Yesterday, I summarized the features of a new type of domain controller in Windows Server 2008, the Read-only Domain Controller (RODC). Today, I will describe how to install and configure an RODC.
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- One needs at least one writable Windows Server 2008 domain controller to which the RODC can forward authentication requests.
- The functional level of the domain and the forest must be Windows Server 2003 or higher.
- If your domain level is Windows Server 2003 you have to run adprep /rodcprep before you install the first RODC.
- You can use a standard Windows Server 2008 or Server Core as an RODC.
- To install an RODC run dcpromo. The wizard lets you choose to install the DC as RODC.
Administrator Role Separation
- To configure the Administrators role, launch a command prompt and enter dsmgmt, then enter local roles, and then type add <DOMAIN>\<user> Administrators
- To display the Administrators role on the local roles prompt type: show role Administrators
- To display other roles, type list roles on the local roles prompt.
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- To configure the Password Protection Policy, you have to open the properties of the RODC computer object in the Active Directory Users and Computers snap-in.
- Click on the Password Protection Policy tab to configure groups for which password caching will be allowed and for which password caching will be denied.
- "Deny" overrides "allow".
- The RODC will cache the password after the user logs on the first time. Note that only users with cached passwords can logon if no writeable DC is available.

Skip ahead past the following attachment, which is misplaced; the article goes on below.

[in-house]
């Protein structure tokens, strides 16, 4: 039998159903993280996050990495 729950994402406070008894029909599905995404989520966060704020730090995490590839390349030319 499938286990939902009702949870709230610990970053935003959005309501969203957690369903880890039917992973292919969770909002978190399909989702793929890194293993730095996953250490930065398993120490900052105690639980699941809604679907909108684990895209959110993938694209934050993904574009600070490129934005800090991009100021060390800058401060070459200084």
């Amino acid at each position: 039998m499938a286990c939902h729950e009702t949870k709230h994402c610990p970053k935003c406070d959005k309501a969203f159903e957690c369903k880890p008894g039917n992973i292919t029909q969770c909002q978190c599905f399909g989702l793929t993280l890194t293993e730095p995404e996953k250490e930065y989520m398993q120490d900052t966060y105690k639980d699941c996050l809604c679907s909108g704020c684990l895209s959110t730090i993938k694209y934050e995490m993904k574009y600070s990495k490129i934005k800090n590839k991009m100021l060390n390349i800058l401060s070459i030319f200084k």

- Click on Advanced to display a list of users for which the passwords have been cached.
In the next post in my series about RODCs, I will write about the problems I see with this new type of domain controller.
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One ore detail, Michael – I have already users that complained when they’ve missed that detail – you must have Windows Server 2008 GC and PDC in the domain where the RODC is installed, otherwise you will experience problems. For example if an account is locked out the result will not be reflected by a RWDC.
If I have to add something it is that the easier way to install DC or RODC on a Windows Server 2008 Core installation is using the Core Configurator:
Another useful feature is the IFM (Install From Media) which is also demonstratd at Netomer.com
Dean, as far as I know you can’t even install an RODC if there isn’t at least one Windows Sever 2008 DC in the same domain.
If you add a Windows Server 2008 to a domain and promote it as a DC it does not hold any FSMO roles and is not a GC by default. The only exception is when you create the first DC in a domain.
Just adding a Windows Server 2008 DC to the domain doesn’t mean that you can install RODC in it too – actually you can and that’s when you will experience problems. You have to make sure that the Windows Server 2008 DC is configured (and is really functioning) as a GC and the PDC master role has been transferred to it.
That’s interesting. I wasn’t aware of that. I think that is a good example how RODC increases the complexity and risk for new kinds of problems.
i think rodc is adding more difficulty to it persons life.